Seven years after doing this painting, I finally got it that one of the ways I manifest the world I want to see and the self I want to be is as an artist!
I did art all through my childhood at the progressive School in Rose Valley. At Bennington College I took life drawing every year – hence the female bodies that flow out of my hand. But I was too shy, too leery of the capital “A” Art World I tasted in college, too overshadowed by artist grandmother, father, and sister to consider myself one.
When I finished teaching at Fire Mountain School in June 1995 and was immersed in the Hero’s Journey process, I declared my intention of living a year “as if I were an artist.” It was kind of a cagey way of playing around, but I knew it was time to take to heart the advice I always gave children: just do it – don’t worry about how it looks or what people think – it will be beautiful. Praise be to Susan Walsh whose courses aren’t so much about doing art as using art as a process to grow into oneself! Our class following Heros was particularly about finding “right livelihood.” For me that was at least partly about art. Sadly, according to my journal, it was difficult to grasp and remember even in the midst of that year: “Lorraine Ortiz asked me the other day about how my year living as an artist was going. And I jumped. I swear I had forgotten – oh yeah, that’s what I’m doing, isn’t it?”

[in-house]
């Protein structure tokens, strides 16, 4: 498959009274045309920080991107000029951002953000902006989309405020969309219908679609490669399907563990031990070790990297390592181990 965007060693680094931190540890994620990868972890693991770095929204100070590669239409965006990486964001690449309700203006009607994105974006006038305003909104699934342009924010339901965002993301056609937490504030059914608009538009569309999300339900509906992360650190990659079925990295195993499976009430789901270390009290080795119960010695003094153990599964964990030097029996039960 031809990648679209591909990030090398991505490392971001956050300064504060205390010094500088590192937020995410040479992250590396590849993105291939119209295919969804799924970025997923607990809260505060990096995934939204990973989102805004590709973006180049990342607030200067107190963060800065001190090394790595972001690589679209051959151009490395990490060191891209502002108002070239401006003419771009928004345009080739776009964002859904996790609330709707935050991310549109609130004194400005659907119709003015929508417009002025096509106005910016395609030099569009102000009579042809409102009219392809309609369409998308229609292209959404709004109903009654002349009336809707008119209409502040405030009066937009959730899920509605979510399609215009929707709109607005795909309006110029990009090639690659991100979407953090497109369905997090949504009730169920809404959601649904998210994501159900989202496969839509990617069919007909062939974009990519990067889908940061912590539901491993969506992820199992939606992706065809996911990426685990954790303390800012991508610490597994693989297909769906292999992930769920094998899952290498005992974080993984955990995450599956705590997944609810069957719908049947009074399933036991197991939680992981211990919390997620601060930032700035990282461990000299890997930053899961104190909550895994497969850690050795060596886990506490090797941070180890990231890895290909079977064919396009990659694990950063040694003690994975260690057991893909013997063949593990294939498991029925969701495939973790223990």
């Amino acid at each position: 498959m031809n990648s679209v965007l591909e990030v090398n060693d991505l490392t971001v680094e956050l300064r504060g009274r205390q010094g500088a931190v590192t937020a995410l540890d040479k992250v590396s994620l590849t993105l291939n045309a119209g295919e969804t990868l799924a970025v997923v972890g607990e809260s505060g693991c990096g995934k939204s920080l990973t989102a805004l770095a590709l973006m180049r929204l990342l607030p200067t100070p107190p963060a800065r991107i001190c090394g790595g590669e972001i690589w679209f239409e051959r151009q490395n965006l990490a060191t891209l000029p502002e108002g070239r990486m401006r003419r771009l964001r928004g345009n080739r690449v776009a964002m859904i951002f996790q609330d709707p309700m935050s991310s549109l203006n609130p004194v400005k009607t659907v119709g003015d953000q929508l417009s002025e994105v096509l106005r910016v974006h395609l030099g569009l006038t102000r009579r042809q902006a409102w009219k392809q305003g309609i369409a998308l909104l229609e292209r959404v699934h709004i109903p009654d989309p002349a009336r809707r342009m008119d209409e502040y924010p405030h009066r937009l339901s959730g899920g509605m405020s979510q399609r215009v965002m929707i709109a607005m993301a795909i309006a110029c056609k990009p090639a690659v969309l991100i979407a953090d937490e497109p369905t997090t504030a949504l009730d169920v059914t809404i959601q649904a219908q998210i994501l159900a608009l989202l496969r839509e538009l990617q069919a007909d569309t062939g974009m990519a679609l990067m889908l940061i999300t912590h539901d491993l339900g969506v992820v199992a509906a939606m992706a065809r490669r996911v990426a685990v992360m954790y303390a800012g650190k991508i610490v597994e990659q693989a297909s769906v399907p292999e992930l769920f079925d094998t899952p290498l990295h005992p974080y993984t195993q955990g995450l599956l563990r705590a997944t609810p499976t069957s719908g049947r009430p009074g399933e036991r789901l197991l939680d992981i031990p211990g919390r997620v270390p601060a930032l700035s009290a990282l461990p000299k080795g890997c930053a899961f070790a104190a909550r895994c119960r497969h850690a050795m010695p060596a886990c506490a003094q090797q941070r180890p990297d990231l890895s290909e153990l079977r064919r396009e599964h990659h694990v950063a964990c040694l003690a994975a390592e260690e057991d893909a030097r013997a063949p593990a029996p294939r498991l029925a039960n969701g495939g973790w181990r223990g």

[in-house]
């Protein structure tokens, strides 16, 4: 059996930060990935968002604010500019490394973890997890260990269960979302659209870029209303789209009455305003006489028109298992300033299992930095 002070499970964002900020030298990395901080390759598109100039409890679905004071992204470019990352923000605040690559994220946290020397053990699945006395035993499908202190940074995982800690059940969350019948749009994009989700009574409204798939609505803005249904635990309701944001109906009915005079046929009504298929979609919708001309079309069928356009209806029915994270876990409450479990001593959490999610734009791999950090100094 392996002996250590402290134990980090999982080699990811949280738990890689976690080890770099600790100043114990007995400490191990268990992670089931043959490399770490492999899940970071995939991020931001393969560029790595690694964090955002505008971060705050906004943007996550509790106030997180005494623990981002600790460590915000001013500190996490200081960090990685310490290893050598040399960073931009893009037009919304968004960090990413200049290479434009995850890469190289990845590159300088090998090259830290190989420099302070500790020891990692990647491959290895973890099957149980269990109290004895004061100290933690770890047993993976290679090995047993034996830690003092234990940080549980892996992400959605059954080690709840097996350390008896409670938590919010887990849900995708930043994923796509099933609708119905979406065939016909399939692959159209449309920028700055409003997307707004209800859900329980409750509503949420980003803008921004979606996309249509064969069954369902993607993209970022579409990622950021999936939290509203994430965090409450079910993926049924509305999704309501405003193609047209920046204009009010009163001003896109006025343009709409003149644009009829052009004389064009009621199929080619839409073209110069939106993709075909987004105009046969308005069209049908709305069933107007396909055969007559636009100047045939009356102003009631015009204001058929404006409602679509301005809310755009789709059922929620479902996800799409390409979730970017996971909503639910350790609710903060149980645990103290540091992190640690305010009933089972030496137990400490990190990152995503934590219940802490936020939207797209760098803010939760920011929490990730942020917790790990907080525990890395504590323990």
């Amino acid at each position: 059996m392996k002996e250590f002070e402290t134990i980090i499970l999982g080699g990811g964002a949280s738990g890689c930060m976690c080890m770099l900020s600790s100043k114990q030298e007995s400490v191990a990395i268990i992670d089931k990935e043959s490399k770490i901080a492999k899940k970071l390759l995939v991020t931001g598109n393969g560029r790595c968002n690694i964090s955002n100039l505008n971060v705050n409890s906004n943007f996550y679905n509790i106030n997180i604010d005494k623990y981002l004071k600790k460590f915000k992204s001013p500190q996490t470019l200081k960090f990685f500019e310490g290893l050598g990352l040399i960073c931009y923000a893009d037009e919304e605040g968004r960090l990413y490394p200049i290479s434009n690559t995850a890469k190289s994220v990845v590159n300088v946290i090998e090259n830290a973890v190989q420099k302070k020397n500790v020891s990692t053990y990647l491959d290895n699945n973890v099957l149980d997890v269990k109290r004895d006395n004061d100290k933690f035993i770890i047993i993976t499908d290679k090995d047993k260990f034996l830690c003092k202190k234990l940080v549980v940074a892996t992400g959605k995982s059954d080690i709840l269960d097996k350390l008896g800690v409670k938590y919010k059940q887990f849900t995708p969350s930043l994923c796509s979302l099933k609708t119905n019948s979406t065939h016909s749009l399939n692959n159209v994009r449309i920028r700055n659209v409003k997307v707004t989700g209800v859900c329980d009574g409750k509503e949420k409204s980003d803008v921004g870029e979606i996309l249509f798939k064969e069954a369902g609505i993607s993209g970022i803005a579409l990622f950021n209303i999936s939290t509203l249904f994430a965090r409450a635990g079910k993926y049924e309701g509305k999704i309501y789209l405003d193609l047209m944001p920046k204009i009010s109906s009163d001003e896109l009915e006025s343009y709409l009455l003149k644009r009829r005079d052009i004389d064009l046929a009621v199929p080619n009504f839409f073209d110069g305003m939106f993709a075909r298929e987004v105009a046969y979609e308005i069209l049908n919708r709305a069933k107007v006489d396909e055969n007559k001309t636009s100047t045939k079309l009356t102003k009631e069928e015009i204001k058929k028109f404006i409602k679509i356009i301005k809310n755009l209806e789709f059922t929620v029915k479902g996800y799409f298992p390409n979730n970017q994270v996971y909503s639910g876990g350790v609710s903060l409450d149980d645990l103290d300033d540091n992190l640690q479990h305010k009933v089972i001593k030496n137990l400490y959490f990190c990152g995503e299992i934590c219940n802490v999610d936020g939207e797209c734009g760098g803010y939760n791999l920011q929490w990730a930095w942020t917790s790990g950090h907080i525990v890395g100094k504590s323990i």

And when there was a fork in the road in that spring. I took the option of inventing Cartm Recycling Center . It had a better chance of an income and it was safer to stay with the community organizing process I knew. It was something that needed doing. But I kept painting. And I made sure art was a part of Cartm. Trash art!
Of course, really important messages have a way of hiding and then repeating themselves until you’re really ready to hear them. So it still was a surprise to me when this painter showed up during a subsequent course. I liked her but didn’t feel free to do much about her. Over the next few years, when the old paintings kept calling me to write about them and to finish them with wild “frames,” I literally kept shoving them back under the bed.
I finally got back to it in Fall, 2003, a full year after leaving Cartm. And I must say that the altars showed up as a surprise. And then I finally began to understand that with this painting I was claiming my birthright as an artist and as a conjuror/manifestor. Art really does save lives.
Thus my paintings tell the stories of my journey to this point. Some, like this one, have proved prophetic. I thought it was just a metaphor for creativity in general until new “showing” stage of work began.
Written for Out of the Ashes Show, North County Rec Center, January 2004.